We get a different type of episode this week. Does the series hold up with the shift in style? (I’ll be taking over the reviews for the rest of this season, and possibly beyond. As I watch via iTunes, all reviews will be about a day after broadcast.)
Cast and Crew Information
Clark Gregg as Agent Phil Coulson
Ming-Na Wen as Melinda May
Brett Dalton as Grant Ward
Chloe Bennet as Skye
Iain De Caestecker as Leo Fitz
Elizabeth Henstridge as Jemma Simmons
Pascale Armand as Akela Amador
Dominic Burgess as the Englishman
Written by Jeffrey Bell
Directed by Roxann Dawson (Voyager fans: yes, that Roxann Dawson.)
An impossible series of crimes is proven possible by its execution, drawing the attention of Agent Coulson and his team. This also turns into a chance for redemption.
Mirrors wouldn’t be my greatest concern, the significant difference in height would be. Add in the shift to and from backscatter without closing the eyelid…
This is an original take for the series, shifting gears somewhat and giving us less action and more Mission: Impossible. It’s an extremely welcome tone, and one well suited to a team of secret agents who aren’t all trained for combat. I give it 5 out of 6.
The effects were minimal, but effective. I give it 5 out of 6.
The story was very well crafted. In the past few years, I’ve realized that I’m primarily drawn to stories that are carefully structured, such as detective series. This is a prime example. Nothing feels out of place, everything contributes to the whole, and we see enough pieces of the big picture to keep is interested in future weeks without being distracted from this week. It’s all here, and it’s all exactly where it needs to be in the script. The parallel action is convincingly timed to be parallel, the reveals come in the right sequence and in the right time, and we get a very nice showcase of no less than three characters in our cast. Even the poker scene adds levity, moves things forward, and confirms the existence of tech that can be a huge piece of one puzzle better recognized by viewers than by the characters at this point. I give it 6 out of 6.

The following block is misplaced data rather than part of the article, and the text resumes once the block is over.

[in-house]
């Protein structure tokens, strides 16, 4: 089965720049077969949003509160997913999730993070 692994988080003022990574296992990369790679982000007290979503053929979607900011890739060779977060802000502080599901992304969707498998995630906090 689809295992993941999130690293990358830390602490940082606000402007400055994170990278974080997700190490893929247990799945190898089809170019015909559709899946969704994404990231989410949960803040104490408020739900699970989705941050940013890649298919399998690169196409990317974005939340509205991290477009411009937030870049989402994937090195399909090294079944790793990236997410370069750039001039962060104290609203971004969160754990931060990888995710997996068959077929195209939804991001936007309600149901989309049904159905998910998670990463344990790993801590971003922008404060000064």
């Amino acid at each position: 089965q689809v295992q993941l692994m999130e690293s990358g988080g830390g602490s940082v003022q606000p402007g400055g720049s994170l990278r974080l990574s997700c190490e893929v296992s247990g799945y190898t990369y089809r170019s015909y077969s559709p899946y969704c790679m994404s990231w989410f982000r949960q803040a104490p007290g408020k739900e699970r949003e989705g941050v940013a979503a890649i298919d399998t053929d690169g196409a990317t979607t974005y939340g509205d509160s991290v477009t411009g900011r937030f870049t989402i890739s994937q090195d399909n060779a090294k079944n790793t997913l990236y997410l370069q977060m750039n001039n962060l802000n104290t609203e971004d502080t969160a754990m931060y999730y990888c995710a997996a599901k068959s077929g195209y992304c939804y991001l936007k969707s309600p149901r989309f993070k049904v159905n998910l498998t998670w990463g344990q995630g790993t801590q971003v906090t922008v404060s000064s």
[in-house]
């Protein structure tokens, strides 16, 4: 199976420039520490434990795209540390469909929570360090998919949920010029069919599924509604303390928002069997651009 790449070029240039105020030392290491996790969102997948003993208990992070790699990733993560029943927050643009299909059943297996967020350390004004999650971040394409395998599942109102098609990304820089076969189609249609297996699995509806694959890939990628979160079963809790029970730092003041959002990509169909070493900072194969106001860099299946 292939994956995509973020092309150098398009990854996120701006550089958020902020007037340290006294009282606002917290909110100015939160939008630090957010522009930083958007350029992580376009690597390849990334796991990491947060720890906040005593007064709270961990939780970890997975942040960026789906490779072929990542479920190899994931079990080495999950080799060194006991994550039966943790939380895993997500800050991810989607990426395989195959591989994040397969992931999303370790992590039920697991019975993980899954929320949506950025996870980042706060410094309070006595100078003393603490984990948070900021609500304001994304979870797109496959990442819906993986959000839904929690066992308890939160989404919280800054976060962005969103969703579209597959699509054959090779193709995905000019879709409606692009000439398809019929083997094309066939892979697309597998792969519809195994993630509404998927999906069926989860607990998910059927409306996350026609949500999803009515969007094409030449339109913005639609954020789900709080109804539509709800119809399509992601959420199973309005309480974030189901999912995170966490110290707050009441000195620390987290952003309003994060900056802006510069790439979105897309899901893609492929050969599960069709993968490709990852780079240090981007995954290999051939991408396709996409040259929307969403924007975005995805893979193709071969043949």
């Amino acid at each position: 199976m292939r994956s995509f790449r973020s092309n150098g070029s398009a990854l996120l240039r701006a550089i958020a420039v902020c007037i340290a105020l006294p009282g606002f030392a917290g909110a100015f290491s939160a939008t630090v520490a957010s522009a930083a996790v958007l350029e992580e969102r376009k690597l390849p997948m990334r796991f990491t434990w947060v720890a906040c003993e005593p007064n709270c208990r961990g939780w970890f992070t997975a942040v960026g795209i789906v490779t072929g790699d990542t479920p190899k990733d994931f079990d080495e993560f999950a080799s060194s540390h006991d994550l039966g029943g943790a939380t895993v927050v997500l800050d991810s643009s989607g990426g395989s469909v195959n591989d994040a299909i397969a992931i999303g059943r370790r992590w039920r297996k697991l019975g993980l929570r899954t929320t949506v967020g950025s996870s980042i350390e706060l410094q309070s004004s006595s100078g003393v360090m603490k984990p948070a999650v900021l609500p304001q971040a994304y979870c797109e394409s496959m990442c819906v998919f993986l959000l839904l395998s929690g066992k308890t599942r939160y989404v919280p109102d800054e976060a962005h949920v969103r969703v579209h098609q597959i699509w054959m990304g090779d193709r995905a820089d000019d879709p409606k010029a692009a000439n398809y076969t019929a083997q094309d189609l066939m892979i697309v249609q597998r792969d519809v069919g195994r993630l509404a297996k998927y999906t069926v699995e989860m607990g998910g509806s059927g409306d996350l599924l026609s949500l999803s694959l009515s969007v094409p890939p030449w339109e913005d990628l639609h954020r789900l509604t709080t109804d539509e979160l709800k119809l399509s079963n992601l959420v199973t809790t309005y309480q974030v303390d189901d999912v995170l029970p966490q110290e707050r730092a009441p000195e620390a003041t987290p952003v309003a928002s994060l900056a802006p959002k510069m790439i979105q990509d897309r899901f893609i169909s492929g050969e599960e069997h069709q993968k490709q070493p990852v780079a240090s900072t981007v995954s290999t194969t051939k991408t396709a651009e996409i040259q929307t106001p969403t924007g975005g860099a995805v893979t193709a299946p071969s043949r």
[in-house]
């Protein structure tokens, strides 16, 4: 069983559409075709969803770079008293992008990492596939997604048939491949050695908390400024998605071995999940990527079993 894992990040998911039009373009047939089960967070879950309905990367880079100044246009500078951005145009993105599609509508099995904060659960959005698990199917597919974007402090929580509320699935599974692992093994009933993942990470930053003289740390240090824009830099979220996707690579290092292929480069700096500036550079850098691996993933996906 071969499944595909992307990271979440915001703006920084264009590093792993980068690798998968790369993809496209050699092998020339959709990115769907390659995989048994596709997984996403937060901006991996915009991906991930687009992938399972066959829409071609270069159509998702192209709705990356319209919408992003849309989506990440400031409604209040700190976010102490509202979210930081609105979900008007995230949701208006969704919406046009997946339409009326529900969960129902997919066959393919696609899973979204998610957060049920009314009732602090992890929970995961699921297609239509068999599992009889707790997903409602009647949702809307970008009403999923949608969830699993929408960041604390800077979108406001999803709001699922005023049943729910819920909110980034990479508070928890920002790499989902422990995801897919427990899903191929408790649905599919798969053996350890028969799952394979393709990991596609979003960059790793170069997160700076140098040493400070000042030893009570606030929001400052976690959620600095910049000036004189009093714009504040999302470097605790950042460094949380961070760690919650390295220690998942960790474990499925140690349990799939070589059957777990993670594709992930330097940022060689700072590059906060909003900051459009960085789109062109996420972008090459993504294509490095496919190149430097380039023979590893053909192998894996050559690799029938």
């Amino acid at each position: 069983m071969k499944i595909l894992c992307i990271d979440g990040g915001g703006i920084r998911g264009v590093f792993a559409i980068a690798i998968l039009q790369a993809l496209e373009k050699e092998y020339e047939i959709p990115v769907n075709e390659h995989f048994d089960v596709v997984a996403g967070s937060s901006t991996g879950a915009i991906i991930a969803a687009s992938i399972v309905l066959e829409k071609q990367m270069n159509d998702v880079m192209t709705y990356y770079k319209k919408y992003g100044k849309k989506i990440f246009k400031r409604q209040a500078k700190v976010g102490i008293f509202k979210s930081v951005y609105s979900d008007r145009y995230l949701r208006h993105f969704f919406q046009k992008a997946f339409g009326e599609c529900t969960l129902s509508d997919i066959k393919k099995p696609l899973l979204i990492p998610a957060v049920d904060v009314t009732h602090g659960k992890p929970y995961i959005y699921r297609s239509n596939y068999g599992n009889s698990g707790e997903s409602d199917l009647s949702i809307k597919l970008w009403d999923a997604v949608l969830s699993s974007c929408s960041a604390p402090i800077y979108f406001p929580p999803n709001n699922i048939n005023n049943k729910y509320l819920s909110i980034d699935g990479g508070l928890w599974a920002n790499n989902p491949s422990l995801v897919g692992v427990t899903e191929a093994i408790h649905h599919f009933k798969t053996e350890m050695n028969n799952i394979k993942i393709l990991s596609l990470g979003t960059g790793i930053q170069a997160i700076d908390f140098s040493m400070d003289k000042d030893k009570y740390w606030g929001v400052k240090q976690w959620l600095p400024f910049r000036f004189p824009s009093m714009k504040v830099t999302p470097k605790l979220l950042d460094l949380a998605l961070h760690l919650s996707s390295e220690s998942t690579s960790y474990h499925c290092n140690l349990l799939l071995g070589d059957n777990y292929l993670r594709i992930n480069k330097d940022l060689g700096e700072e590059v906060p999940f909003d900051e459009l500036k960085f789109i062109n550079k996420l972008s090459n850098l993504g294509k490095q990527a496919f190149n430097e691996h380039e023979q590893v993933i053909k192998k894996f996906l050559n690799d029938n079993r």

The acting is strong. Our primary guest star’s arc plays out nicely, the chemistry between Dalton’s Ward and Bennet’s Skye is believable, De Caestecker’s Fitz and Henstridge’s Simmons are still a great team, and Gregg is adding nice depth to Coulson. I confess I wasn’t a huge fan of Coulson in the films, mainly because I saw no need to create a character when Jasper Sitwell would have worked so well for that role in Iron Man, but I’ve been really warming to “him” in this series. The only member of the ensemble that I’m not totally on board with yet is Wen’s May, but that may just be because we know so little about her at this point. I’m interested in the mystery more than the character in the middle of it, but that may change in time. I give it 5 out of 6.
The production is great. Location shooting is a challenge, particularly when your location is meant to be on a completely different continent, but they’ve done a great job here. Granted, I’m pretty sure I saw the same warehouse in an episode of MacGyver I watched a few weeks ago, but that’s hard to avoid with location shooting in a well filmed town. The editing is great, and Bear McCreary manages to evoke the same emotions as Lalo Schifrin’s Mission: Impossible theme with an entirely different melody. The camera work was well designed, although I still think they should have compensated for the effect listed in the Low Point. I give it 5 out of 6.
The emotional response was great. I’m all for big action on a decompressing plane, but our adversary was compellingly written and acted, and the unique resolution was so well excuted that I will easily opt for this instead. I give it 5 out of 6.
Overall, we’ve got a strong entry in a series, which seems to be rapidly finding its footing, particularly compared to the first seasons of most series. My hopes get higher for the series as a whole each week, and so will my standards. I give it 5 out of 6.
In total, Eye-Spy receives 36 out of 42.